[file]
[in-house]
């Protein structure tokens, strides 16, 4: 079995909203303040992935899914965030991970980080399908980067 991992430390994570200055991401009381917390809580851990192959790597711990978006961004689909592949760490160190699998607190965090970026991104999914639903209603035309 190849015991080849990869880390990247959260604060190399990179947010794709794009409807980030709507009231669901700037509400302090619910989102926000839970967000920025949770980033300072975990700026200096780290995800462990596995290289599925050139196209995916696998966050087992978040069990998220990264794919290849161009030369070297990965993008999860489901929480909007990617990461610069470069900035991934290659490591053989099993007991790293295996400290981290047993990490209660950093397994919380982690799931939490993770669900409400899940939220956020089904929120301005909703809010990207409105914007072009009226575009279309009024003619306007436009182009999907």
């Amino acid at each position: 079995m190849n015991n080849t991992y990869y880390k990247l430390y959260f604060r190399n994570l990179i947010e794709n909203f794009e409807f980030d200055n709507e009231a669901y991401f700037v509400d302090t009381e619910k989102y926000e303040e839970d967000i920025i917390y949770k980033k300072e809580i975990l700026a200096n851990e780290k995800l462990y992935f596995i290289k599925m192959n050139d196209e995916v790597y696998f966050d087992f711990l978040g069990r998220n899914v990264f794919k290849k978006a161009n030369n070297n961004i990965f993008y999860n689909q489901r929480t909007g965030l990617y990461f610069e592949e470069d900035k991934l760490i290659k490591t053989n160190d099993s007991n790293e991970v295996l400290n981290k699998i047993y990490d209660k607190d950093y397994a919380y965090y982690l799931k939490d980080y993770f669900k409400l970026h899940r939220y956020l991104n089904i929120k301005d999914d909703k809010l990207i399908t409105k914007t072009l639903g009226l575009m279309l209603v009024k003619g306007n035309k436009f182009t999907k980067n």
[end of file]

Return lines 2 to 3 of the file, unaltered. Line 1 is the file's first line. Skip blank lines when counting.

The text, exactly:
């Protein structure tokens, strides 16, 4: 079995909203303040992935899914965030991970980080399908980067 991992430390994570200055991401009381917390809580851990192959790597711990978006961004689909592949760490160190699998607190965090970026991104999914639903209603035309 190849015991080849990869880390990247959260604060190399990179947010794709794009409807980030709507009231669901700037509400302090619910989102926000839970967000920025949770980033300072975990700026200096780290995800462990596995290289599925050139196209995916696998966050087992978040069990998220990264794919290849161009030369070297990965993008999860489901929480909007990617990461610069470069900035991934290659490591053989099993007991790293295996400290981290047993990490209660950093397994919380982690799931939490993770669900409400899940939220956020089904929120301005909703809010990207409105914007072009009226575009279309009024003619306007436009182009999907």
């Amino acid at each position: 079995m190849n015991n080849t991992y990869y880390k990247l430390y959260f604060r190399n994570l990179i947010e794709n909203f794009e409807f980030d200055n709507e009231a669901y991401f700037v509400d302090t009381e619910k989102y926000e303040e839970d967000i920025i917390y949770k980033k300072e809580i975990l700026a200096n851990e780290k995800l462990y992935f596995i290289k599925m192959n050139d196209e995916v790597y696998f966050d087992f711990l978040g069990r998220n899914v990264f794919k290849k978006a161009n030369n070297n961004i990965f993008y999860n689909q489901r929480t909007g965030l990617y990461f610069e592949e470069d900035k991934l760490i290659k490591t053989n160190d099993s007991n790293e991970v295996l400290n981290k699998i047993y990490d209660k607190d950093y397994a919380y965090y982690l799931k939490d980080y993770f669900k409400l970026h899940r939220y956020l991104n089904i929120k301005d999914d909703k809010l990207i399908t409105k914007t072009l639903g009226l575009m279309l209603v009024k003619g306007n035309k436009f182009t999907k980067n």